Best for readers who yearn for Saving Private Ryan–like morality plays. Anyone seeking a comprehensive treatment of the...



In this general historical survey, Ray attempts to explain to contemporary readers why his generation fought WWII.

After comparing each nation’s military, economic, and political circumstances during the inter-war years, Ray argues that a general mood of appeasement in France and Britain enabled Hitler to make escalating demands for territorial concessions. War followed after Hitler went too far by invading Poland. Moving from the European theater to the Middle East and the Pacific, Ray shows how each nation became involved in the conflict. Extensive treatments of combined arms tactics, strategic bombing campaigns, as well as submarine, air, and tank warfare demonstrate the specific considerations that shaped leaders’ decisions about the war. Ray uses the postwar settlements to foreshadow the growing antagonism between the Soviet Union and the US. One must wonder, however, if Ray’s survey explains why people fought the war. Because he focuses on the actions of war leaders, it is difficult to understand why ordinary people participated in the conflict. Furthermore, the racial motivations of the antagonists are hardly mentioned. Hitler is rightly treated as an anti-Semitic warmonger, but the motivations of the millions of Germans who pursued the Third Reich’s goals are never investigated. The Holocaust is relegated to two pages in an appendix, as if it had little to do with German war aims, and important issues (such as Americans’ racial hatred of the Japanese or the Russian abhorrence of the German enemy) are not mentioned. Ray justifies the release of atomic weapons over Hiroshima and Nagasaki with the chestnut: “War is no party.” Moreover, the firebombing of Dresden is rationalized with the pronouncement that “international conflict is no picnic.” These exclusions and simplistic explanations leave the impression that the Axis powers were the only ones with their hands dirty, that the war was about, as Ray puts it, “men fighting for basic good against basic evil.”

Best for readers who yearn for Saving Private Ryan–like morality plays. Anyone seeking a comprehensive treatment of the course and consequences WWII should look elsewhere.

Pub Date: May 1, 2000

ISBN: 0-304-35303-5

Page Count: 336

Publisher: Sterling

Review Posted Online: May 20, 2010

Kirkus Reviews Issue: March 15, 2000

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The author's youthfulness helps to assure the inevitable comparison with the Anne Frank diary although over and above the...


Elie Wiesel spent his early years in a small Transylvanian town as one of four children. 

He was the only one of the family to survive what Francois Maurois, in his introduction, calls the "human holocaust" of the persecution of the Jews, which began with the restrictions, the singularization of the yellow star, the enclosure within the ghetto, and went on to the mass deportations to the ovens of Auschwitz and Buchenwald. There are unforgettable and horrifying scenes here in this spare and sombre memoir of this experience of the hanging of a child, of his first farewell with his father who leaves him an inheritance of a knife and a spoon, and of his last goodbye at Buchenwald his father's corpse is already cold let alone the long months of survival under unconscionable conditions.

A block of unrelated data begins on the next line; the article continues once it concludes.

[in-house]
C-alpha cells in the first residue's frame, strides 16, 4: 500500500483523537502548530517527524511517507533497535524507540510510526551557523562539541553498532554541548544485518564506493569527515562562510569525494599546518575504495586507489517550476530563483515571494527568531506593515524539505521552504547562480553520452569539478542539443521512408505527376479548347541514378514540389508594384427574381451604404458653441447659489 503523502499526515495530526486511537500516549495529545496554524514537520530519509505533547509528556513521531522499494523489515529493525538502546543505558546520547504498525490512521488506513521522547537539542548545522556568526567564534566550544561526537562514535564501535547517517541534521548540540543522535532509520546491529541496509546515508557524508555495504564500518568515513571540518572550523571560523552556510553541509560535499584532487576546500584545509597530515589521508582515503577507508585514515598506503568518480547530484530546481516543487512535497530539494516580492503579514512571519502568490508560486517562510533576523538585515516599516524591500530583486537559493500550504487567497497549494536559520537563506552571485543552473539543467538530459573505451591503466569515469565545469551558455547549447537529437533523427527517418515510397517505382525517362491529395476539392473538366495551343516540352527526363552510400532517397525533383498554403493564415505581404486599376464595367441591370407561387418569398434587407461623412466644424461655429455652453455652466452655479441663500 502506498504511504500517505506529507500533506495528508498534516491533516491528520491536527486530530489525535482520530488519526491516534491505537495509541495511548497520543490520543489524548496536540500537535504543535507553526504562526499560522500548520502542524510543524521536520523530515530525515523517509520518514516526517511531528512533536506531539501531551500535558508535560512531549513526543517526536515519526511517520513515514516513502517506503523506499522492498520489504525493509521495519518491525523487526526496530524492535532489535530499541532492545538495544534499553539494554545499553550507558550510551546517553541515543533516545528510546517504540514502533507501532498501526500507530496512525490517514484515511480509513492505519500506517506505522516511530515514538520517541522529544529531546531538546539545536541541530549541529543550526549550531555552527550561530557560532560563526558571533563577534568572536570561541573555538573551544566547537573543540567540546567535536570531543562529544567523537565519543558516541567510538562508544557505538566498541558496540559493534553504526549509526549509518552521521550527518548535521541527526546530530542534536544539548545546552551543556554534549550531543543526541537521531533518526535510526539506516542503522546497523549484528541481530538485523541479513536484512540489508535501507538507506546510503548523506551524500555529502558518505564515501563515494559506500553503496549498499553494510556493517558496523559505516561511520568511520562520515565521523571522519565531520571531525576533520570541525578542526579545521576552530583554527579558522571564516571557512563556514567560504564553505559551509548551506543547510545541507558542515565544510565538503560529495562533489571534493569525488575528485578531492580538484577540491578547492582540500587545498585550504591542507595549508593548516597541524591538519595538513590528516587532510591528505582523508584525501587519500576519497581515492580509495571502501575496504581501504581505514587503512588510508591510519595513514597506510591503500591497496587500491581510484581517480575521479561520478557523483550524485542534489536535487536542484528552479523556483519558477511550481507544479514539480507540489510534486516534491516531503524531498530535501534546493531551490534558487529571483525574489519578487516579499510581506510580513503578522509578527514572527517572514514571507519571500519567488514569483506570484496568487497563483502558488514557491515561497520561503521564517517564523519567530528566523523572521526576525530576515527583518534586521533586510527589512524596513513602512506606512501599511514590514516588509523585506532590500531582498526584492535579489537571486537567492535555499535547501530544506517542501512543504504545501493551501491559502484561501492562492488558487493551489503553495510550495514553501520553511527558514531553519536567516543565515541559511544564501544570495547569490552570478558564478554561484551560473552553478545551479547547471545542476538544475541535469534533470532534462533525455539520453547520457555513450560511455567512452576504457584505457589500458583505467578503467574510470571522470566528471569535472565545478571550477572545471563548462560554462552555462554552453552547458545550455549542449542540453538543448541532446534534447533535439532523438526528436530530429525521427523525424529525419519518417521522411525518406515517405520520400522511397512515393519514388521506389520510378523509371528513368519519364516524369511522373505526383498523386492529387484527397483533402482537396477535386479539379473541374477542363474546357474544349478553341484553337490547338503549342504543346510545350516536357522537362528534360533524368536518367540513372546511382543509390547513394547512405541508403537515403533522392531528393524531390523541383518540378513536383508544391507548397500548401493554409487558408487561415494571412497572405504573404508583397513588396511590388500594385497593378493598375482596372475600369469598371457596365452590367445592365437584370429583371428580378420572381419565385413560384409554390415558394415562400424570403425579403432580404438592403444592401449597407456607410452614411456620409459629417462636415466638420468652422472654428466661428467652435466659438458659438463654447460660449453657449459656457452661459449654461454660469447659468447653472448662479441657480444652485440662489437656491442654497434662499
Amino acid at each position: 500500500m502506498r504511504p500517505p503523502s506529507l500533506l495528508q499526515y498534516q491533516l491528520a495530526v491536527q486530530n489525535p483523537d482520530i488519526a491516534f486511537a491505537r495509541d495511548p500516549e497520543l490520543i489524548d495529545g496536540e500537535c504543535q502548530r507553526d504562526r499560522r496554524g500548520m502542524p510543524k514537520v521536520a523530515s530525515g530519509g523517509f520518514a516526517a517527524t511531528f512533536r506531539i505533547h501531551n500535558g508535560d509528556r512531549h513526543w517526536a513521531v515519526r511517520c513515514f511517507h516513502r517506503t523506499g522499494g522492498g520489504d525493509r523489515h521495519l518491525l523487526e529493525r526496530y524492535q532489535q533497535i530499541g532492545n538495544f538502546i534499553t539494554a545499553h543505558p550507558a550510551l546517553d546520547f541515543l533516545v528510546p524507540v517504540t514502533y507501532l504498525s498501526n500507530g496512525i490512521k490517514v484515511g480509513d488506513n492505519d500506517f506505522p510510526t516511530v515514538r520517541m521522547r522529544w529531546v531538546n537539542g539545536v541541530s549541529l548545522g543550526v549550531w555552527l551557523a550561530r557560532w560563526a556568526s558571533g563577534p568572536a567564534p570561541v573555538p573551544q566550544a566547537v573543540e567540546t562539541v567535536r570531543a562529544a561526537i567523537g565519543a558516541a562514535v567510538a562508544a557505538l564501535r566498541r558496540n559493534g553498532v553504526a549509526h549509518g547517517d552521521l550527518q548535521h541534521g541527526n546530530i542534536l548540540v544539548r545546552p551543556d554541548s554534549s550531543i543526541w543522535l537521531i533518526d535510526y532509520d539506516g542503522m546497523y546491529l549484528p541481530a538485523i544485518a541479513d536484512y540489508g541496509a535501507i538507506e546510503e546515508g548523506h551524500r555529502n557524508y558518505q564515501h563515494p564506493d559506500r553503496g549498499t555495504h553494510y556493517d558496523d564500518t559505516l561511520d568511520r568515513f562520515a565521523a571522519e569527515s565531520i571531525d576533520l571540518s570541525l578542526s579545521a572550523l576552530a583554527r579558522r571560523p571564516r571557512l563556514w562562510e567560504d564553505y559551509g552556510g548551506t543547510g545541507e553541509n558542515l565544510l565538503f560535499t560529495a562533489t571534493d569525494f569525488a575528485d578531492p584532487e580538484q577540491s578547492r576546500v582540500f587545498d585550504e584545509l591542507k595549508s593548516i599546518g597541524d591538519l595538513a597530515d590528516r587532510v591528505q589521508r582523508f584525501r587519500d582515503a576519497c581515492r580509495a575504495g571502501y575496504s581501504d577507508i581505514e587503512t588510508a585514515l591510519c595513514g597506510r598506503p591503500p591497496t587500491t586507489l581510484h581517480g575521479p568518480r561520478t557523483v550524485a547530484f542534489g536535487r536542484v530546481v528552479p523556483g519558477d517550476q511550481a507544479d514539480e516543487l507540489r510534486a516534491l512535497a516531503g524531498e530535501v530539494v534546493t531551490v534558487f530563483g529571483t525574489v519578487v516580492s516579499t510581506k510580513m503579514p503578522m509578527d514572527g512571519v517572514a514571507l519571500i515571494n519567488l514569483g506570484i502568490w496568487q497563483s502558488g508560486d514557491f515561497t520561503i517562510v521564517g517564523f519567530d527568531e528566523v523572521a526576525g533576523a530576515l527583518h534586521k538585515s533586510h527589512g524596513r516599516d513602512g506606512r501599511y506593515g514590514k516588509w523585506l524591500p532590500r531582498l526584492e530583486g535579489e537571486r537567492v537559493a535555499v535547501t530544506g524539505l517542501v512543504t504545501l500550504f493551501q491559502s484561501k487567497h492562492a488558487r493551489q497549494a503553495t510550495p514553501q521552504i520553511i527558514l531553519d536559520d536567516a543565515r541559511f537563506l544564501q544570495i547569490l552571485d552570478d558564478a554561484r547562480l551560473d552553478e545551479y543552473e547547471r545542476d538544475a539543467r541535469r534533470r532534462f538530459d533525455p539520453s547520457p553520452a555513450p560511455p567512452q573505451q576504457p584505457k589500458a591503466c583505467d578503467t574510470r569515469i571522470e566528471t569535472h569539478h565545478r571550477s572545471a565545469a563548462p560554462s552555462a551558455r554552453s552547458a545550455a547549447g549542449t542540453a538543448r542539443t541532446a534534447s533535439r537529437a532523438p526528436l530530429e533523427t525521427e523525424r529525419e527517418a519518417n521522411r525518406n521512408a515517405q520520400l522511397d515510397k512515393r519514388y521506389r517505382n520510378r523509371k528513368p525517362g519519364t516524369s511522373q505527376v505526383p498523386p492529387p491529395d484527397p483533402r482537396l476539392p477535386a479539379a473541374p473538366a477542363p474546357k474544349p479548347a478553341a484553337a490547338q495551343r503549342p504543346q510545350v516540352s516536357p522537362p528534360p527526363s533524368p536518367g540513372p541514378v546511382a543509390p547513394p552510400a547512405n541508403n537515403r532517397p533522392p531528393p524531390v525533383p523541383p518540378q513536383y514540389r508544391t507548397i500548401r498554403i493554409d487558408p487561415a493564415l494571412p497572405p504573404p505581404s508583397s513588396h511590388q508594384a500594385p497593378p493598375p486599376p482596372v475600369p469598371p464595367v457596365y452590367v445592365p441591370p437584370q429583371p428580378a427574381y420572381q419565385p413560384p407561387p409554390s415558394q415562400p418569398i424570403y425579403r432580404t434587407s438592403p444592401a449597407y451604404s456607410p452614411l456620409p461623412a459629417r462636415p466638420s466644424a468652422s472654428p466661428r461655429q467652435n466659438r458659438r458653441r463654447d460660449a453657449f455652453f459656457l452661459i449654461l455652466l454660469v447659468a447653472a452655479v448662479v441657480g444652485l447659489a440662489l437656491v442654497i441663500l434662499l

The author's youthfulness helps to assure the inevitable comparison with the Anne Frank diary although over and above the sphere of suffering shared, and in this case extended to the death march itself, there is no spiritual or emotional legacy here to offset any reader reluctance.

Pub Date: Jan. 16, 2006

ISBN: 0374500010

Page Count: 120

Publisher: Hill & Wang

Review Posted Online: Oct. 7, 2011

Kirkus Reviews Issue: Jan. 15, 2006

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For Howard Zinn, long-time civil rights and anti-war activist, history and ideology have a lot in common. Since he thinks that everything is in someone's interest, the historian—Zinn posits—has to figure out whose interests he or she is defining/defending/reconstructing (hence one of his previous books, The Politics of History). Zinn has no doubts about where he stands in this "people's history": "it is a history disrespectful of governments and respectful of people's movements of resistance." So what we get here, instead of the usual survey of wars, presidents, and institutions, is a survey of the usual rebellions, strikes, and protest movements. Zinn starts out by depicting the arrival of Columbus in North America from the standpoint of the Indians (which amounts to their standpoint as constructed from the observations of the Europeans); and, after easily establishing the cultural disharmony that ensued, he goes on to the importation of slaves into the colonies. Add the laborers and indentured servants that followed, plus women and later immigrants, and you have Zinn's amorphous constituency. To hear Zinn tell it, all anyone did in America at any time was to oppress or be oppressed; and so he obscures as much as his hated mainstream historical foes do—only in Zinn's case there is that absurd presumption that virtually everything that came to pass was the work of ruling-class planning: this amounts to one great indictment for conspiracy. Despite surface similarities, this is not a social history, since we get no sense of the fabric of life. Instead of negating the one-sided histories he detests, Zinn has merely reversed the image; the distortion remains.

Pub Date: Jan. 1, 1979

ISBN: 0061965588

Page Count: 772

Publisher: Harper & Row

Review Posted Online: May 26, 2012

Kirkus Reviews Issue: Jan. 1, 1979

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